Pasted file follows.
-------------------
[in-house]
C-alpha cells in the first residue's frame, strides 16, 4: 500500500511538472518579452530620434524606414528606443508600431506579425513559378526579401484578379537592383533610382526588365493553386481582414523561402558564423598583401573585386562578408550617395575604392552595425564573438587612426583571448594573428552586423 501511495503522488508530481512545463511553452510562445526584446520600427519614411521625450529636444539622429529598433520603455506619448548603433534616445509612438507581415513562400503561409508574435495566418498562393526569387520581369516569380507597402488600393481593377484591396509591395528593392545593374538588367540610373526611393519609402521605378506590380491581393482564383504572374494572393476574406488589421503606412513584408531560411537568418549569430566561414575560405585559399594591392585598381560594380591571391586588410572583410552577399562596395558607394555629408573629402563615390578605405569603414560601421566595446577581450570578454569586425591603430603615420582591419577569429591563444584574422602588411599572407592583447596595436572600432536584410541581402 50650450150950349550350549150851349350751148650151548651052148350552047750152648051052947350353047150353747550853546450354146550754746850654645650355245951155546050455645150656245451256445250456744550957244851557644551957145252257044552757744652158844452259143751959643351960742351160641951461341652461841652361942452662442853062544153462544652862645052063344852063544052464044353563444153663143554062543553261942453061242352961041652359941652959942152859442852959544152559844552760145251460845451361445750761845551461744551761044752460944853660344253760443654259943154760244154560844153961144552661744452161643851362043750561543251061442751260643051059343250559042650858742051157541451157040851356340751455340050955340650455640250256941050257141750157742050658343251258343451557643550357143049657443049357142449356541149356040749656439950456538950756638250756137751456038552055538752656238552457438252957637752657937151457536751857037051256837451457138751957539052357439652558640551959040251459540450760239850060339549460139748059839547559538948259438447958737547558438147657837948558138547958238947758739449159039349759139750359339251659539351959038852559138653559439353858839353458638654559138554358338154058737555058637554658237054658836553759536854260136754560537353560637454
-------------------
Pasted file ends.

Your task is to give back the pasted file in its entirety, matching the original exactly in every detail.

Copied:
[in-house]
C-alpha cells in the first residue's frame, strides 16, 4: 500500500511538472518579452530620434524606414528606443508600431506579425513559378526579401484578379537592383533610382526588365493553386481582414523561402558564423598583401573585386562578408550617395575604392552595425564573438587612426583571448594573428552586423 501511495503522488508530481512545463511553452510562445526584446520600427519614411521625450529636444539622429529598433520603455506619448548603433534616445509612438507581415513562400503561409508574435495566418498562393526569387520581369516569380507597402488600393481593377484591396509591395528593392545593374538588367540610373526611393519609402521605378506590380491581393482564383504572374494572393476574406488589421503606412513584408531560411537568418549569430566561414575560405585559399594591392585598381560594380591571391586588410572583410552577399562596395558607394555629408573629402563615390578605405569603414560601421566595446577581450570578454569586425591603430603615420582591419577569429591563444584574422602588411599572407592583447596595436572600432536584410541581402 50650450150950349550350549150851349350751148650151548651052148350552047750152648051052947350353047150353747550853546450354146550754746850654645650355245951155546050455645150656245451256445250456744550957244851557644551957145252257044552757744652158844452259143751959643351960742351160641951461341652461841652361942452662442853062544153462544652862645052063344852063544052464044353563444153663143554062543553261942453061242352961041652359941652959942152859442852959544152559844552760145251460845451361445750761845551461744551761044752460944853660344253760443654259943154760244154560844153961144552661744452161643851362043750561543251061442751260643051059343250559042650858742051157541451157040851356340751455340050955340650455640250256941050257141750157742050658343251258343451557643550357143049657443049357142449356541149356040749656439950456538950756638250756137751456038552055538752656238552457438252957637752657937151457536751857037051256837451457138751957539052357439652558640551959040251459540450760239850060339549460139748059839547559538948259438447958737547558438147657837948558138547958238947758739449159039349759139750359339251659539351959038852559138653559439353858839353458638654559138554358338154058737555058637554658237054658836553759536854260136754560537353560637454